VPNs, or Virtual Private Networks are a popular way to stay safe online. All outgoing network traffic is funneled through an external server when connected to a VPN.
VPNs are commonly used to bypass blocked websites and to stay safe on public Wi-Fi networks.
However, some VPNs are not safe to use. Many popular providers will log details of users which can then be sold to third parties. Some insecure services also leak connection information leaving users unprotected.
Despite there being excellent VPN choices available on the market, hosting your own VPN server is an option to which there are advantages and disadvantages.
- You’re in control of your data.
- It’s usually cheaper.
- You can use the VPN server for other things like hosting a website or installations.
- Websites and services that ban VPNs probably won’t detect yours, because it won’t be on an IP block list. This doesn’t apply to Android apps, since they can detect when any kind of VPN/proxy is being used.
- Anonymity isn’t possible, since the VPS host will have your name and payment information.
- Your total bandwidth will be limited.
- You won’t get special features that some VPN services provide, like tracker blocking, unless you have the technical knowledge to set them up yourself.
- You can’t easily switch between different countries and locations.
Set up a VPS
First we need to create a VPS, which is the virtual machine that the VPN server will run on.
Enter a password in the ‘Root Password’ box. Make sure the password is secure and unique. Then click the ‘Create’ button and wait for the VPS to finish generating and booting.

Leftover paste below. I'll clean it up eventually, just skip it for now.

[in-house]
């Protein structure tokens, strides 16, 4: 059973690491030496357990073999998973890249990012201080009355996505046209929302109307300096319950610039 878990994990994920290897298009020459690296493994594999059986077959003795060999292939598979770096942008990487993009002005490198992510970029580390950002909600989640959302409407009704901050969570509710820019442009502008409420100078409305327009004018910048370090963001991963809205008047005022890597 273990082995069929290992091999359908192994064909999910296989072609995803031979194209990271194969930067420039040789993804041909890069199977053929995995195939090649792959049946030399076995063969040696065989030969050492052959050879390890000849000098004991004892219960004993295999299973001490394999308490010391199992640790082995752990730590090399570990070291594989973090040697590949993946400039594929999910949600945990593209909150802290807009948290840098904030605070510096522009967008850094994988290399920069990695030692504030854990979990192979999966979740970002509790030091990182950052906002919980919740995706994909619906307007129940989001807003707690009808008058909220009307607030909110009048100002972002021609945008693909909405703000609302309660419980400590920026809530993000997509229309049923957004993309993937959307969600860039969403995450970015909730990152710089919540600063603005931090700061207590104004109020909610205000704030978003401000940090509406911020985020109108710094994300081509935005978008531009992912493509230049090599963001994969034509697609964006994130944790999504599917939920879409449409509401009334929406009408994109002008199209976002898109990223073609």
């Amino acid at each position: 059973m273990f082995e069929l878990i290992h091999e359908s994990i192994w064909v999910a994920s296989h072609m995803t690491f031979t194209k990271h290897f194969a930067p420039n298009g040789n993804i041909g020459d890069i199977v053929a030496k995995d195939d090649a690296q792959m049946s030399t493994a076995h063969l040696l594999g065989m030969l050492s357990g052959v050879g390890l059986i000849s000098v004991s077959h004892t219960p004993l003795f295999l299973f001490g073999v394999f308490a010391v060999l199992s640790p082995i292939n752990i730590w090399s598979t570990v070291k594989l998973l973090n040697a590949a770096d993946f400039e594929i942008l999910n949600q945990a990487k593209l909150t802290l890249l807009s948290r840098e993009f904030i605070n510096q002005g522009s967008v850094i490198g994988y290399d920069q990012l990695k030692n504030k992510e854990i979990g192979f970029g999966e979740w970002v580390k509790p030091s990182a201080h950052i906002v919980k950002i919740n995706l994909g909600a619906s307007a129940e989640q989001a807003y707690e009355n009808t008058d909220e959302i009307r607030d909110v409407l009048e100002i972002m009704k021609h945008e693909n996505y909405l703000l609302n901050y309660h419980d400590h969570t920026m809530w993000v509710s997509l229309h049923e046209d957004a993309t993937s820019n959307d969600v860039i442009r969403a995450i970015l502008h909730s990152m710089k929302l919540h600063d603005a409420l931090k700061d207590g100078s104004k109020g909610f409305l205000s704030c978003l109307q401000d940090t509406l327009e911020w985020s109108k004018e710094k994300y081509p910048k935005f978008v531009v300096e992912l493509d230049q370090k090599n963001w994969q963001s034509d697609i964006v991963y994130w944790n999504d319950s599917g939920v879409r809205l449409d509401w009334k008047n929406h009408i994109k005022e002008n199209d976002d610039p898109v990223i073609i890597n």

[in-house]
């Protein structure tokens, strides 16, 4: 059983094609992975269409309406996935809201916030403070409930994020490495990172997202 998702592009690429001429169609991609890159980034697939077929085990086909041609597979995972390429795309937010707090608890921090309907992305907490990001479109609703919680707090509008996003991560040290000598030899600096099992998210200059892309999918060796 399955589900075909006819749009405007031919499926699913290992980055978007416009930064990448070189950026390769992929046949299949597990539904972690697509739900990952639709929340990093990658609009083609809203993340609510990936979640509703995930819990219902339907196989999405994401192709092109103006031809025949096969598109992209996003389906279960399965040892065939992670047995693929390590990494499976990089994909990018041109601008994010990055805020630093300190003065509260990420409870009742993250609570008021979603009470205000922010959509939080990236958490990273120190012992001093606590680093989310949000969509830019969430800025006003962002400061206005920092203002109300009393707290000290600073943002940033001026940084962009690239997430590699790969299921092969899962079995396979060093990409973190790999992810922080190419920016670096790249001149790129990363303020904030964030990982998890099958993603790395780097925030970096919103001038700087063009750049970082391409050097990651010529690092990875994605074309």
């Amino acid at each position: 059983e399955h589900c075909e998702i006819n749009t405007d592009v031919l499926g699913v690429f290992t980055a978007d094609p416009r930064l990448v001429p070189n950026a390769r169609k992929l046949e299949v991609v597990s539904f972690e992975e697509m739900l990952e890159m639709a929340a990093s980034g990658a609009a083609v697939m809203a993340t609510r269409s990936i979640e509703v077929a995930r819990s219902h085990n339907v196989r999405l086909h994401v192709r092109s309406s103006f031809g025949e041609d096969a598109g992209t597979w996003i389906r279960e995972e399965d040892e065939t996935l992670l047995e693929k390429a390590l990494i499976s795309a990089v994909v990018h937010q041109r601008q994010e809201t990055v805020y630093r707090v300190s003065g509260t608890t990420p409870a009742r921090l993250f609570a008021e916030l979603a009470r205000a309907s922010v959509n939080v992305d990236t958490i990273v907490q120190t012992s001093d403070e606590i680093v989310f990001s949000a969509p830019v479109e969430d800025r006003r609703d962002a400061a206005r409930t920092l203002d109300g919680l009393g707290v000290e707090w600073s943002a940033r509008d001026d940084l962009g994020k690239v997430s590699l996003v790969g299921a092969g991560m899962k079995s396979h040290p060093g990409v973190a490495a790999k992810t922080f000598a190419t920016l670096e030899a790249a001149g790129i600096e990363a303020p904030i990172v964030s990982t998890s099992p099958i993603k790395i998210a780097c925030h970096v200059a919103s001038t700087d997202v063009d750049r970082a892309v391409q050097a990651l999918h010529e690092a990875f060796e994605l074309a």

Log into the VPS
The server doesn’t have a graphical user interface, like Windows or macOS. It only has a command line.
Once you have your VPS open, click the ‘Launch Console’ button at the top-right corner. This will open a web-based terminal, as seen in the screenshot below, and you’ll be prompted for a login. Type “root” (without the quotes), press Enter, then enter your root password, and press Enter again.
After that, you should be logged in and greeted with a “Welcome to Ubuntu” message.
Set up the VPN
The script will ask you for your IP address, what protocol to use, and other info. Many networks block the default OpenVPN ports, so changing it to 443 (the port used for HTTPS traffic) can prevent some types of blocks. After that, enter your name when asked. The script will then install the required software and set everything up.
Download login info
The easiest way to transfer the .ovpn file to your device is to temporarily start a web server, so you can download the file using any web browser.
Once the server is running, paste the IP address of your server (located on the Linode Summary page) in your browser’s address bar.
Connect to the VPN and secure the server
Once the VPN is set up and downloaded, the connection file is ready to be tested out.
Since your VPN is an always-on server that will be receiving and transmitting personal data, there are a few extra steps you should take to reduce server-side security vulnerabilities.
Two-factor authentication should be set up for the account.